Jamey Luvs ROCKS!

Posted on November 23, 2010 by


JAMEY LUVS    [By Gene Campbell]

Since leaving the world of manhood behind and coming out as a transgendered person in the Fall of 2004, well-known local performer Jamey Luvs – Trans Sisters – has never been happier.  “I came out in the Fall of 2004.  I got caught living a lie, and decided it wasn’t worth it any more.  The truth is better.”

Well-known to audiences as a man, she was with the punk-rock group, The Vogons, who formed sometime in the mid-80’s. “We recorded an album in 1986, called Kiss Me Under the Missile Toads, on Dressed To Kill Records. The reception was typical”, Luvs said, “about what we expected for an independent release.  We probably sold two-to-three hundred copies.  We were planning on releasing a second album, but it just never happened.  We were in the process of releasing a second album, and things just fell apart.”  She said that although they called themselves a rock-and-roll band, “We were basically punk.

Today, Luvs is no longer a man, but is ‘in transition’, and this has affected her music. “TransSisters was formed in 2006.  It came about because I was searching for trans-gendered support on the Internet because psychiatric support for transgendered people is hard to find – so I was looking for that. I stumbled onto this group called Transgender Support and Advice, an Internet group. It was full of girls like me who talk to each other and support each other. I saw this post – ‘Calling All Girls’, and I responded, and it was my band mate, Rita Sue Cobretta.”

Luvs contributed one number to the Gay Pride CD release, ‘Just Love’, which was launched during Gay Pride happenings in Fredericton in August.  The number, ‘Everybody Wants To Know’, answers crucial questions, the singer said.  She said she is often asked questions such as ‘Why do you wear that dress’, and she replies, “Why do you wear those pants?  After a while, you start to get flippant.”  She said she is also asked, “What have you got down there?  Sometimes I laugh about it”, but adds, that she put all the questions into the CD song.

She said since coming out as a woman, “I have a whole completely different audience now, as a trans-person.  I don’t see my old musical friends any more – they don’t call.  It affects my music now.  I see things different now than before. The material that I write about now is about my life now, and what it is like to be transgendered.”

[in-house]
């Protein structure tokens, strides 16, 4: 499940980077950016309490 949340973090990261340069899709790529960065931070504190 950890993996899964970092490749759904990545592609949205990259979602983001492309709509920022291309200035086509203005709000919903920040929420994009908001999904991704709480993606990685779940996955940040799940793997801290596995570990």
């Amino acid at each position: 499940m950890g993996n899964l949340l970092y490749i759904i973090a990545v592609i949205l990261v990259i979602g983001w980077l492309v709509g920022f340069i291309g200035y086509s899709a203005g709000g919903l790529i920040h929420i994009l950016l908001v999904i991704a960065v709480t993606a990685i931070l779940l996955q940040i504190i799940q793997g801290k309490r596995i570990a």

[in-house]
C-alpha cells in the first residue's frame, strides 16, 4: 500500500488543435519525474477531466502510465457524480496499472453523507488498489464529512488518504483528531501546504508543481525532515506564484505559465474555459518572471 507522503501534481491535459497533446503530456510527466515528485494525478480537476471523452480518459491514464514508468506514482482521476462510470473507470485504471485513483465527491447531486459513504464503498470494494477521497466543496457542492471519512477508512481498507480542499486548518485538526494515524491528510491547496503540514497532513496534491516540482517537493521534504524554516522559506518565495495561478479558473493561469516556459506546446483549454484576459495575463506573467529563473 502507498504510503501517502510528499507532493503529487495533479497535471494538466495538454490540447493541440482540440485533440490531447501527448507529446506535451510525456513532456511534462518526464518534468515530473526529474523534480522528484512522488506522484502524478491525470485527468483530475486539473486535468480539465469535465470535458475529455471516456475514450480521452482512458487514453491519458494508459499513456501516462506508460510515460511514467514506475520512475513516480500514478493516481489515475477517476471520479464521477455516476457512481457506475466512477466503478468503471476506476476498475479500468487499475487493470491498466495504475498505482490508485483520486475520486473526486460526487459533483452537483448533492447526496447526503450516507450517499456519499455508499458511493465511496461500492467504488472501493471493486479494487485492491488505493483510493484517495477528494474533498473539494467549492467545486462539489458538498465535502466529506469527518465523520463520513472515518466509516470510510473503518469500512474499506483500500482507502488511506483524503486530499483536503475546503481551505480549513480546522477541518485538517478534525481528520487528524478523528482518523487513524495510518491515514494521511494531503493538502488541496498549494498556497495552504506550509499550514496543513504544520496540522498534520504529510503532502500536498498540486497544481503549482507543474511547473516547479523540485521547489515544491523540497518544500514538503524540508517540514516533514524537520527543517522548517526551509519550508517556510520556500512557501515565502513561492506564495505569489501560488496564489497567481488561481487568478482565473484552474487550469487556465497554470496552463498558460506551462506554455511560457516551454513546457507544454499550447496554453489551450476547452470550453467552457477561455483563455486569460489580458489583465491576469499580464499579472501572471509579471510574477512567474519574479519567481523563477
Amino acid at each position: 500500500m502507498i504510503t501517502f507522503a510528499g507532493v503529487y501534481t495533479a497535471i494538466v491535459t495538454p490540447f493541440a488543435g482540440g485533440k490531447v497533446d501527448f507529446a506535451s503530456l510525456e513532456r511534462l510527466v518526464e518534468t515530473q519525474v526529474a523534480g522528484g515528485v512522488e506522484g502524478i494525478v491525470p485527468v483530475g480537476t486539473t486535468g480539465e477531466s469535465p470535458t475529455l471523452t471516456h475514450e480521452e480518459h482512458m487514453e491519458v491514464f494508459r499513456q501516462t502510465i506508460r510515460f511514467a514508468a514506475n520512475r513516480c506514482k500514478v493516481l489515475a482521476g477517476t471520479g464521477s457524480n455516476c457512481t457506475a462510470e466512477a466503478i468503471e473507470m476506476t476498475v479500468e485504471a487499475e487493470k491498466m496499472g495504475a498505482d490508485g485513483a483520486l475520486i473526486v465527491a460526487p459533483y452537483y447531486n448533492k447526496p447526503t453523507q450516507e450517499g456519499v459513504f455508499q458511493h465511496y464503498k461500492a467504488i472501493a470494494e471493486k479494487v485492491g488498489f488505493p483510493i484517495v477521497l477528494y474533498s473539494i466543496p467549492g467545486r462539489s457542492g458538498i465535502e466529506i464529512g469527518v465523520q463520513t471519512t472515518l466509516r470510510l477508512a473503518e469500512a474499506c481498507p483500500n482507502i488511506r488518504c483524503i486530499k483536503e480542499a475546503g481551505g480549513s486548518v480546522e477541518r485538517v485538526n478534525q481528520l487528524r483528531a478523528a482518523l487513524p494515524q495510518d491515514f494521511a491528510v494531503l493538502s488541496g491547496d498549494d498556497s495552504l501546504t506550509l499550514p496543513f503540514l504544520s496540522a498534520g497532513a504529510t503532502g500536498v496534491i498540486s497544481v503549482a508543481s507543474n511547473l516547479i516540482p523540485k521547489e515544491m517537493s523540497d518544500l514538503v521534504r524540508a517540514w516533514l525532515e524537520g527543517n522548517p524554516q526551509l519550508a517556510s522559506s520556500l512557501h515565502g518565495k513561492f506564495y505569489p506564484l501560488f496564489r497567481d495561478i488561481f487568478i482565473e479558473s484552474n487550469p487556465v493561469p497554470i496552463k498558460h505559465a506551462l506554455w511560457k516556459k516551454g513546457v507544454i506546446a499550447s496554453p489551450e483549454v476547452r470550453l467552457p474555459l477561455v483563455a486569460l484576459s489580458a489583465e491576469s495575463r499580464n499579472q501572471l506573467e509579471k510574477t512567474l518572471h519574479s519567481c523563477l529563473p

She speaks openly and honestly about sex in the gay/bi/transgendered world.  “I don’t look at it as something between a man and a man.  I look at it instead, as something between two humans.”  Well said!

She says she is still in transition – still on hormone therapy.  “I’ll have to take estrogen for the rest of my life, even after the surgery, if I have it, although I’m not planning on it.”  She says she has no regrets, whatsoever, concerning her move. “I’m happier now than I have ever been in my life, even with all the crap that comes with it.  Now I have an endocrinologist on my team.  I’m still missing one vital doctor, and that’s a psychiatrist.  They are talking about sending me to Montreal. It really gets technical, this transition stuff. I often think, if I had only known when I was 16 – I did know – but I also knew that there was nothing I could do about it!”

Luvs and TransSisters played a brief role in the recent Jazz and Blues Festival, held in Fredericton, but would like to be doing more.  “We are always thinking about recording an album.  It’s just putting the project together, setting up the studio, writing the lyrics.”  She has thought, also, about doing a video, but says. “I have to do it all myself.  I have no help.  There is a real thing about getting commitment from people in Fredericton.”   She also performed at the local NB Aids Walk, held in Officers Square in downtown Fredericton, back in September.

If she could say anything about her life as a transgendered person, she said she would like to say, “I wish New Brunswick would come up to speed on transgender issues, as far as medical help goes.  There is very little support. It’s a serious issue for transgendered in this province.  Most have to leave.”

Still – she’s more than happy she made the transition. As she said earlier, “I have no regrets, whatsoever. I am happier now than I have ever been in my life.”

Catch her the next time she performs locally. You’ll be more than glad you did. She is, without a doubt, a credit to the Fredericton music scene.

Posted in: QTC